My boy has been on this earth 10 years. I can't take my eyes off this miracle I helped create. He gives me great joy and causes much frustration. I enjoy his company and am grateful for the chance -- for this little while on my journey -- to have his care entrusted to me. In my darkest moments, having him to care for got me out of bed, inspired me to keep going and to do my best.
He has seen and experienced more than many 10 year olds, some good, some not so good. He has cavorted in two oceans, rode a horse in the desert and in a pre-production EV in Motown. He learned to read long before school and has enjoyed many, many books. He loves to meet new people. He adores Star Wars, Harry Potter, pirates, cars, karate and waving around swords, light sabers, wands and sticks. He does awkward magic tricks and tells cheesy jokes. He will stay in a pool or lake until forced out, even if his lips are blue and skin wrinkled. I don't know where he gets it, but he loves to speak publicly and perform.
In many ways, he's a very normal happy, healthy boy. I'm prejudiced, but in many, he's also exceptional.
He has seen his father take a seizure from alcohol withdrawal. He learned pretty early that adults are fallible and can't always be trusted. He knows sometimes he knows better than the adults around him. He has heard and seen too many conflicts handled poorly. He carries around a lot of anger for a little boy whose personality is naturally sunny. He is easily irritated and easily provoked. He fights with other boys and teachers and even the principal. I worry.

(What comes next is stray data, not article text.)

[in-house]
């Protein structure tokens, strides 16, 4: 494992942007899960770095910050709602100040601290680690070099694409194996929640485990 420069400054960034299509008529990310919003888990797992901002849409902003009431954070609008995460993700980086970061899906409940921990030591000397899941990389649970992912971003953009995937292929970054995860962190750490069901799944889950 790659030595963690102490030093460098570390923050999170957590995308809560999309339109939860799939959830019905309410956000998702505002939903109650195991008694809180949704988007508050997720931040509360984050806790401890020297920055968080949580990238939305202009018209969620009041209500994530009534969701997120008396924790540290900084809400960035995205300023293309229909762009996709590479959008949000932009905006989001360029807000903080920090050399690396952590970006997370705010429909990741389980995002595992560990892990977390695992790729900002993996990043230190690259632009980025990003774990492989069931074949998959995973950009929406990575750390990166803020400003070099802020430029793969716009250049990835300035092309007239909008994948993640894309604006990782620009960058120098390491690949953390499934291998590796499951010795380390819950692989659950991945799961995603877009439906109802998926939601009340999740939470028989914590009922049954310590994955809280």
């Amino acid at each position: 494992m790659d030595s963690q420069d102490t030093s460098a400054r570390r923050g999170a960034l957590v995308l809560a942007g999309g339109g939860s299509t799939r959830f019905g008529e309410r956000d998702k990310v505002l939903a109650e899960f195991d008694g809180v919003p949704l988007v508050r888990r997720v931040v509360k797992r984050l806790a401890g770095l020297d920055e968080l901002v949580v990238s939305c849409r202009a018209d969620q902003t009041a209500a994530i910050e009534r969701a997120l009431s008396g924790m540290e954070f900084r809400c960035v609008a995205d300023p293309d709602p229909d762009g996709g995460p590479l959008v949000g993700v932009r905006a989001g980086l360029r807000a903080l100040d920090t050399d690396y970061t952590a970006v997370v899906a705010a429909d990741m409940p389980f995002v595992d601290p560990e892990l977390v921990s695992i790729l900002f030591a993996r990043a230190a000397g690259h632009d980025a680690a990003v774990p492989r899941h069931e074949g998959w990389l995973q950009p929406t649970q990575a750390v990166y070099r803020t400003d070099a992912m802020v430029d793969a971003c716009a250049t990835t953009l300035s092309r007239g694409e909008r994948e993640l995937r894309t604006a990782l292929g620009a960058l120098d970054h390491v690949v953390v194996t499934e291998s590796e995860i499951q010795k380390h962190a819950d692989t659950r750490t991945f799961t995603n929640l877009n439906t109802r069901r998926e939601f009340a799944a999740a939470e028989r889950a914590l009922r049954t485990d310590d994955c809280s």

But. Maybe because I'm his mother and it's my job to not only guide and discipline him but to love him unconditionally that I can find the goodness behind the bad.
I'm not crazy about his defiance of authority. However. He will never be easily influenced just because somebody is bigger or older than he is. He is fearless, but is no bully. He is gentle and helpful to children younger, smaller, weaker than he is. He's not afraid to speak up for himself. As he gets older and more civilized and (hopefully) learns to control his temper, he will learn how to do so in a more respectful manner.
The lessons he has learned having an alcoholic father are heartbreaking, but ones we all need to learn eventually. He has learned to manage his expectations. He knows love comes in many forms. He has learned he can love someone and not idealize them. He has learned to be generous with himself and be aware of others' limitations. I have seen this in practice just this week.
Right before his birthday he was on the phone with his father who was asking him what he wanted for his birthday, and what kind of cake he wanted for their dinner together. Like most kids, birthdays are THE day for being a little selfish. But, knowing his dad didn't have any money, he told him what he really wanted was for his dad to make him one of his ice cream shakes and tell him a story. And that's how they celebrated together and he enjoyed it.
At his birthday party the next day, one of his guests, a child from school with a volatile home life gave him a present. It was a packet of trading cards kept fastened with an old rubber band. It was obvious the cards were not new, but his own. Amid the expensive Wii games and cards loaded with cash, my son gushed over the cards. When we got home, he started playing with them, sorting them out thoughtfully. He said he realized they came from the boys on stash, and that made them special. "If you have money, it's easy to go out and buy a gift, but he didn't have any money so he gave me something that meant a lot to him."
I am so proud of him. My scrappy, sunny, furious, generous, shiny son.